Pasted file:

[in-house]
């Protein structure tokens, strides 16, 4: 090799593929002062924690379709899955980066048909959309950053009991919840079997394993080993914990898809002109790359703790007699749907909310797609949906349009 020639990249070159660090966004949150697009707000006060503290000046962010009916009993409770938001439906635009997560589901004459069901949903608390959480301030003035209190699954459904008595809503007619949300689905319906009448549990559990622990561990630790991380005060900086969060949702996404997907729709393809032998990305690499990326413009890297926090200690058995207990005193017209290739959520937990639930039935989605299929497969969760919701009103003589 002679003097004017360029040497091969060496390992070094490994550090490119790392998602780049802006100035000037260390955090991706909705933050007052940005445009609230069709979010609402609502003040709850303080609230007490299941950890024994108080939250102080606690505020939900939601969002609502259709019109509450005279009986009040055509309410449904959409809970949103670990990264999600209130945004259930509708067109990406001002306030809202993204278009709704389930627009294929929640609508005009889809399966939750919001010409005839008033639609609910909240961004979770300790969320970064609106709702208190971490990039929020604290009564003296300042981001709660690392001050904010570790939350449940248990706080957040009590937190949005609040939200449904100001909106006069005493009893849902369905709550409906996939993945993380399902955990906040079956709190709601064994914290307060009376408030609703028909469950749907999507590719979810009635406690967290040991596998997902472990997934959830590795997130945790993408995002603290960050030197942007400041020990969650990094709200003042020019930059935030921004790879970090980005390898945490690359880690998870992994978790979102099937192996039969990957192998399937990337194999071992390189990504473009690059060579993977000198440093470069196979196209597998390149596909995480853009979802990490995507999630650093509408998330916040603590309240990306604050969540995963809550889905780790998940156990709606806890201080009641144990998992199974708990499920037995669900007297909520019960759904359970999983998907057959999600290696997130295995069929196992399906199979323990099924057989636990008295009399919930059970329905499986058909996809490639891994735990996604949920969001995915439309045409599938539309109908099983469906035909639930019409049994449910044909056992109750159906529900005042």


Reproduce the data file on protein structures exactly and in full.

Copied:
[in-house]
């Protein structure tokens, strides 16, 4: 090799593929002062924690379709899955980066048909959309950053009991919840079997394993080993914990898809002109790359703790007699749907909310797609949906349009 020639990249070159660090966004949150697009707000006060503290000046962010009916009993409770938001439906635009997560589901004459069901949903608390959480301030003035209190699954459904008595809503007619949300689905319906009448549990559990622990561990630790991380005060900086969060949702996404997907729709393809032998990305690499990326413009890297926090200690058995207990005193017209290739959520937990639930039935989605299929497969969760919701009103003589 002679003097004017360029040497091969060496390992070094490994550090490119790392998602780049802006100035000037260390955090991706909705933050007052940005445009609230069709979010609402609502003040709850303080609230007490299941950890024994108080939250102080606690505020939900939601969002609502259709019109509450005279009986009040055509309410449904959409809970949103670990990264999600209130945004259930509708067109990406001002306030809202993204278009709704389930627009294929929640609508005009889809399966939750919001010409005839008033639609609910909240961004979770300790969320970064609106709702208190971490990039929020604290009564003296300042981001709660690392001050904010570790939350449940248990706080957040009590937190949005609040939200449904100001909106006069005493009893849902369905709550409906996939993945993380399902955990906040079956709190709601064994914290307060009376408030609703028909469950749907999507590719979810009635406690967290040991596998997902472990997934959830590795997130945790993408995002603290960050030197942007400041020990969650990094709200003042020019930059935030921004790879970090980005390898945490690359880690998870992994978790979102099937192996039969990957192998399937990337194999071992390189990504473009690059060579993977000198440093470069196979196209597998390149596909995480853009979802990490995507999630650093509408998330916040603590309240990306604050969540995963809550889905780790998940156990709606806890201080009641144990998992199974708990499920037995669900007297909520019960759904359970999983998907057959999600290696997130295995069929196992399906199979323990099924057989636990008295009399919930059970329905499986058909996809490639891994735990996604949920969001995915439309045409599938539309109908099983469906035909639930019409049994449910044909056992109750159906529900005042």